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World’s first liquid-mirror telescope for astronomy comes to India

ILMT will be the third telescope to be operating from Devasthal after the 3.6-metre Devasthal Optical Telescope and the 1.3-metre Devasthal Fast Optical Telescope.

The Devasthal Observatory campus in Uttarakhand. ILMT is seen at the bottom left. (Image: ARIES)

India’s first liquid-mirror telescope, which will observe asteroids, supernovae, space debris and all other celestial objects from an altitude of 2,450 metres in the Himalayas, has seen its first light. It has now entered the commissioning phase and will start scientific observations some time in October this year.

Established on the campus of the Devasthal Observatory of the Aryabhatta Research Institute of Observational Sciences (ARIES) in Nainital, the International Liquid Mirror Telescope (ILMT) is the only liquid-mirror telescope operational anywhere in the world. It will also hold the unique tag of being the maiden liquid-telescope globally to be designed exclusively for astronomical purposes.

ILMT will be the third telescope to be operating from Devasthal after the 3.6-metre Devasthal Optical Telescope (DOT) — the largest in India commissioned in 2016 — and the 1.3-metre Devasthal Fast Optical Telescope (DFOT) inaugurated in 2010.

“Devasthal is considered as one of the best sites for astronomical observations,” Professor Dipankar Banerjee, director of ARIES, told The Indian Express on Thursday. This international telescope facility is the result of collaborative work between astronomers from ARIES, Institute of Astrophysics and Geophysics, Liège University, Belgium; the Canadian Astronomical Institutes from Vancouver, University of British Columbia; Laval University, University of Montreal, University of Toronto, University of Victoria, York University, Poznan Observatory, Poland, Ulugh Beg Astronomical Institute of Uzbek Academy of Sciences and the National University of Uzbekistan.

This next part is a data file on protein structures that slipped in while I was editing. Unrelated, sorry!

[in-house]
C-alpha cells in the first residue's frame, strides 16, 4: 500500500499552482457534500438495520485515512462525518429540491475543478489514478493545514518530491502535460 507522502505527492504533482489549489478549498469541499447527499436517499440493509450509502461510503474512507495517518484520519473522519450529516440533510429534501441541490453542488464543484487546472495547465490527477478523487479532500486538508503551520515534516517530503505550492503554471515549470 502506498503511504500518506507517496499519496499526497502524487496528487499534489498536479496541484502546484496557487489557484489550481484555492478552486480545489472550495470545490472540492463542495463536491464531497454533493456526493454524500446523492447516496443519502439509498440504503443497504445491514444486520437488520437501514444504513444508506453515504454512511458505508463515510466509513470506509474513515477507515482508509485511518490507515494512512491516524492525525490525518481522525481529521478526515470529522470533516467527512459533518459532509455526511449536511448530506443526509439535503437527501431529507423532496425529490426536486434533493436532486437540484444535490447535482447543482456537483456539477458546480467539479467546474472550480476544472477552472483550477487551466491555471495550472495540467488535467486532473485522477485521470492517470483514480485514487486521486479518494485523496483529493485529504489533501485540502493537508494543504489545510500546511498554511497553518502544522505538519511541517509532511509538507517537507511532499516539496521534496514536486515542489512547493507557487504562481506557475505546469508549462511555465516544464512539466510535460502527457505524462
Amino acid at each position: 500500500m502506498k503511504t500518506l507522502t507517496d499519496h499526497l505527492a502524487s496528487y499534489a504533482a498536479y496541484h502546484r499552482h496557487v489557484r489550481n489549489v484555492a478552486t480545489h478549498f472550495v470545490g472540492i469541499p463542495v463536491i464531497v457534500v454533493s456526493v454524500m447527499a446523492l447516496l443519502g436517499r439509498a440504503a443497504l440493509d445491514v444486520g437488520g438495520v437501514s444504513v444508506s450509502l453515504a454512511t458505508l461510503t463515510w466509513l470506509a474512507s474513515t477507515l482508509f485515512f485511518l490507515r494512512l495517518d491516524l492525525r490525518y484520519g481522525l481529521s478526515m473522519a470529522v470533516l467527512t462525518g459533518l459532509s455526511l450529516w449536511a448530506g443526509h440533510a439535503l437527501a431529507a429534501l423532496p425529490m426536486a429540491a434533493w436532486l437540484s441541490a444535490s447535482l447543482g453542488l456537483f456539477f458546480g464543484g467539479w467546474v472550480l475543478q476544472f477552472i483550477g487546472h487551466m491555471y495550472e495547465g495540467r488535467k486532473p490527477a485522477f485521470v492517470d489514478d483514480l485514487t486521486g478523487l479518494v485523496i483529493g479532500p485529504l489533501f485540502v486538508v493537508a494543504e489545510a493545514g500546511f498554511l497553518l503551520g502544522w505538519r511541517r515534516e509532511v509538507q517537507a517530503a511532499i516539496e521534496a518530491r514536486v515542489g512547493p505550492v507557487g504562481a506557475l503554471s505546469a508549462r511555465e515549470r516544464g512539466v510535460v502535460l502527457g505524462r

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The telescope was designed and built at the Advanced Mechanical and Optical Systems Corporation and the Centre Spatial de Liege, Belgium. The major instrumentation funding was jointly provided by Canada and Belgium while India will be responsible for the operations and upkeep of the telescope.

Only a handful of liquid-mirror telescopes have been previously built but were majorly used either for tracking satellites or for military purposes, said Dr Kuntal Misra, project investigator of ILMT at ARIES.

“Unlike the conventional telescopes that can be steered to track specific stellar source objects, the ILMT will be stationary. It will basically carry out observations and imaging at the zenith, that is, of the overhead sky. This is  a survey telescope having high potential for discovering newer objects,” Misra said.

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Over the past one month, all collaborators have been working in fine-tuning and setting up the operations of the ILMT before it is readied for full-scale scientific observations post the monsoon season.

And that is when humongous amounts of data will start coming-in, likely to keep the astronomers’ hands full.

“When the regular science operations begin, ILMT will produce about 10 GB of data / night, which will be quickly analysed to reveal variable and transient stellar sources,” said Dr Brajesh Kumar, ILMT Project Scientist and trained expert in handling liquid-mirror telescope operations.

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The ILMT will operate every night for five years and carry out daily imaging except between June and August monsoon months, a precaution to protect the instruments from humid conditions.

“The ILMT data will be ideally suited to perform deep photometric and astrometric variability surveys over a period of five years,” Professor Jean Surdej, project director, University of Liège, Belgium, said.

With such large voluminous data soon to be generated, Banerjee said that the applications and algorithms using big data, Machine Learning (ML) and Artificial Intelligence (AI) will be implemented while classifying the celestial objects.

First published on: 03-06-2022 at 02:53 IST
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